Metta World Peace started 66 games and appeared in 75, averaging 12.4 points, 5.0 rebounds and 1.6 steals on 40.2 percent shooting (34.2 percent on three-pointers). He tore the lateral meniscus in his left knee late in the year and had to undergo surgery, forcing him to miss just six contests.
World Peace played in three of the four postseason games, missing the second half of Game 3 and all of Game 4 as his knee simply was not healthy enough to play through. He averaged 6.0 points and 3.7 rebounds, shooting just 25 percent from the floor while dealing with the knee.
Below is a summary of his exit interview:
- World Peace, who has a player option for next season, declined to state whether he will pick it up or not. He said he didn’t discuss that specifically with GM Mitch Kupchak in his meeting. His basic message was this: “For me, it’s all about coming back next year and winning.” MWP often will stick to a single thought as such, trying to focus on one thing. He believes the team had enough talent when healthy to compete, despite the collective age of the players.
- MWP said the Lakers didn’t always “let” Mike D’Antoni (or Mike Brown) coach. It’s a very interesting group of players, some with tons of experience and ideas on how to play, who had seen a number of systems in the last three seasons alone. D’Antoni clearly didn’t have a chance to coach as he’d wanted to, but Metta appreciated that he adapted and found a way to get the team on a winning track before the late-season injuries.
- On the absence of training camp for a coach: “We were behind the eight ball so much that we didn’t get to see the whole team and who improved their game, and how we’re going to play.” That was certainly tough for the coaches and players, no doubt.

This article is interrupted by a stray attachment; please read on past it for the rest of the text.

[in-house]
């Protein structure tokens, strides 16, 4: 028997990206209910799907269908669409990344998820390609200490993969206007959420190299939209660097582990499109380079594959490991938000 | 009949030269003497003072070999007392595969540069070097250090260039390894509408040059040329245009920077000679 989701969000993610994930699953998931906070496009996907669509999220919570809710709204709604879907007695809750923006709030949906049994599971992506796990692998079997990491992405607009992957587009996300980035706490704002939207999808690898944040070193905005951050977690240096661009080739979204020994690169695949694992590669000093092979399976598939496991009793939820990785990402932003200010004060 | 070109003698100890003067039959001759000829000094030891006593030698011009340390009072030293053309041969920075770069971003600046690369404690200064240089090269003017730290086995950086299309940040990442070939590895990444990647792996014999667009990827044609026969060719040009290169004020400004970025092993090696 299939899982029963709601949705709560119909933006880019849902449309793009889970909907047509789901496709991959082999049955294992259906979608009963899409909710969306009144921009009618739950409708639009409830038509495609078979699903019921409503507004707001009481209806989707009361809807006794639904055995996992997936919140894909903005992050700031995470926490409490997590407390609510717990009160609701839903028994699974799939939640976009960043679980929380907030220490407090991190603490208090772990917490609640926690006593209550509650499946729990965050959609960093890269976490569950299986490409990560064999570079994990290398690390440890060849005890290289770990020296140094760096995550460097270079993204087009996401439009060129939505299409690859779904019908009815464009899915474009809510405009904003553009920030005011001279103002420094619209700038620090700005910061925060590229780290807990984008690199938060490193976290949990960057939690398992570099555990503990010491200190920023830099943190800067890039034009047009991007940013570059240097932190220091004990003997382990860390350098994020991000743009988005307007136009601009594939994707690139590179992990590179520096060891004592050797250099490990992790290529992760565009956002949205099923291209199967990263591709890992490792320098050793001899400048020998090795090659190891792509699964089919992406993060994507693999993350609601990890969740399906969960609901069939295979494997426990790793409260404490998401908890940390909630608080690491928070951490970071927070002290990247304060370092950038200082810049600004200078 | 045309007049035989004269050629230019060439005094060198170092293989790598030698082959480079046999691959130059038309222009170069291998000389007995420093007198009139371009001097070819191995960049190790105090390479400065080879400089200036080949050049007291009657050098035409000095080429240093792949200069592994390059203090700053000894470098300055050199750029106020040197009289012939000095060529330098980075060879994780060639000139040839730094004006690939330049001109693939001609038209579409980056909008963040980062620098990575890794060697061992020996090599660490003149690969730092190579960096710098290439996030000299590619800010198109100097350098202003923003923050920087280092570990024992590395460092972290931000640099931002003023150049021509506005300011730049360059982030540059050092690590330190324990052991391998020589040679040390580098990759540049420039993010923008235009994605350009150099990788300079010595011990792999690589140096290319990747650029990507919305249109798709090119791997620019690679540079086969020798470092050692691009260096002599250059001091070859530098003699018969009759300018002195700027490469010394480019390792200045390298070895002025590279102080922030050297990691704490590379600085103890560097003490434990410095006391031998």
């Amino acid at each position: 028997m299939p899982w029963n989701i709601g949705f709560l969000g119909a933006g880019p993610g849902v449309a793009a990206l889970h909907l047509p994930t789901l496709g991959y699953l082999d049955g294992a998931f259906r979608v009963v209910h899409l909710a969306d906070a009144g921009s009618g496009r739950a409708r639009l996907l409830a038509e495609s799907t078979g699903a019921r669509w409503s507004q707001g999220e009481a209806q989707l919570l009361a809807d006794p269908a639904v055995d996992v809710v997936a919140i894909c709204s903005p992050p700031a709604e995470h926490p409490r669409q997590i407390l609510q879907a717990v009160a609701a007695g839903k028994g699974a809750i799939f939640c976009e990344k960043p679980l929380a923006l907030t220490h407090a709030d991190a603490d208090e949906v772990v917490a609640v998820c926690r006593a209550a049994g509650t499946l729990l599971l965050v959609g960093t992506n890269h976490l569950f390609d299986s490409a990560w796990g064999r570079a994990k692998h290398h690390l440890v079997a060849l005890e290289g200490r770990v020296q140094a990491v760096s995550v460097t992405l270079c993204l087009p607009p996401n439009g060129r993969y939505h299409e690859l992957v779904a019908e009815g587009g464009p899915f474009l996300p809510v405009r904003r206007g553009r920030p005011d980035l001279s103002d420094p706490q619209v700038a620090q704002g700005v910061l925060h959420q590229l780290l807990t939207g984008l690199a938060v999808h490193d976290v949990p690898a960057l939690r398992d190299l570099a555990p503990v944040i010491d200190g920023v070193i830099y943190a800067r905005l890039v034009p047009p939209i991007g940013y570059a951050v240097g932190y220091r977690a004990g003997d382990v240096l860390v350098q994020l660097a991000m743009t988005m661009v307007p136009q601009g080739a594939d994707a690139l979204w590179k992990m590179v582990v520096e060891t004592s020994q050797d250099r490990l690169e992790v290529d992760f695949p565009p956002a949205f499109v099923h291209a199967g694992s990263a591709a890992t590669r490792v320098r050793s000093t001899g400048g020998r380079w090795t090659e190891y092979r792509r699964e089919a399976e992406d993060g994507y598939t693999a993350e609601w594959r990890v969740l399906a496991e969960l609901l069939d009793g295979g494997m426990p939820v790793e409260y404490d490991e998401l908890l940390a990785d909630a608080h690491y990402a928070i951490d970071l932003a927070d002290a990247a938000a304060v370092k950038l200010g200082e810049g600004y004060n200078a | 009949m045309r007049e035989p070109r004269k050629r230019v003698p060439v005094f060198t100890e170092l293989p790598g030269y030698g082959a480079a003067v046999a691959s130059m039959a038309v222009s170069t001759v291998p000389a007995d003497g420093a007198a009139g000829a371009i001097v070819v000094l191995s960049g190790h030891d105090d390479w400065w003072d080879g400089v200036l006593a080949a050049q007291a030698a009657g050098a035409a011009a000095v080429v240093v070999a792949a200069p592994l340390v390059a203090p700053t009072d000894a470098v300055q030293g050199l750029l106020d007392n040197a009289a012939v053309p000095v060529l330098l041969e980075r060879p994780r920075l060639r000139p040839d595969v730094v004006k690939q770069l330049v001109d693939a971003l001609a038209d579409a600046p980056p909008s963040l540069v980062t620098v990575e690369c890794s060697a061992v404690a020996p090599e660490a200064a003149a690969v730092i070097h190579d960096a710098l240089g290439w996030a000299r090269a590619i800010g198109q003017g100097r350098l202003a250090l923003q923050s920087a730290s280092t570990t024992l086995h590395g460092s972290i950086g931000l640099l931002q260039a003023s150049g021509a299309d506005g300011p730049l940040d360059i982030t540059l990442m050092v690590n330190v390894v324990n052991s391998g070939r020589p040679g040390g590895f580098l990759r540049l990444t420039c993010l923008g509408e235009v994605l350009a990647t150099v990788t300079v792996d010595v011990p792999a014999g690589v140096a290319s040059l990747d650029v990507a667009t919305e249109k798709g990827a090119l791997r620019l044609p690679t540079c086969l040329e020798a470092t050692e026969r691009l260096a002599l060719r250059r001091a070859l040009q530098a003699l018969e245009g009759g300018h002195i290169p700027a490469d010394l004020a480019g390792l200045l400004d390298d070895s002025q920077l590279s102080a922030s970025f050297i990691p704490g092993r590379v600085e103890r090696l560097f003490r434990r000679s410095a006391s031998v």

- One of Dwight Howard’s biggest supporters this season, Metta had this to say: “Dwight gave 100 percent. He played hard. His personality was just different. You have to get used to a franchise player like that.” He tried to explain what he meant, that Howard is almost always “happy” around the team, except at certain points of games where he gets “very serious.” No question Howard is a different from a personality standpoint from the other veterans on the team like Kobe Bryant, Steve Nash and Pau Gasol, and it certainly took some adjusting to for everyone – as it should have. They’d begun to figure things out, rallying through the injuries before Bryant’s torn Achilles to reach the playoffs despite being 17-25 in January.
- MWP on his knee: “It was supposed to take six weeks to heal. Was in a situation where I didn’t want to miss the playoffs.” The reason he was able to return so quickly from March 28 surgery was that the doctor removed the torn part of his meniscus instead of repairing it, thus eliminating the swelling. However, he developed a cyst upon returning the floor, severely limiting his movement. Now, MWP has his six weeks to heal, and does not need further surgery. He expects to be healthy coming into training camp next season.
- World Peace – like Chris Duhon before him – was supportive of Jason Collins coming out earlier on Monday morning, saying that people must be free to be who they are. World Peace has been a supporter for people feeling OK to say they’re struggling with mental health issues, so he appreciates what it takes to stand up to public scrutiny.
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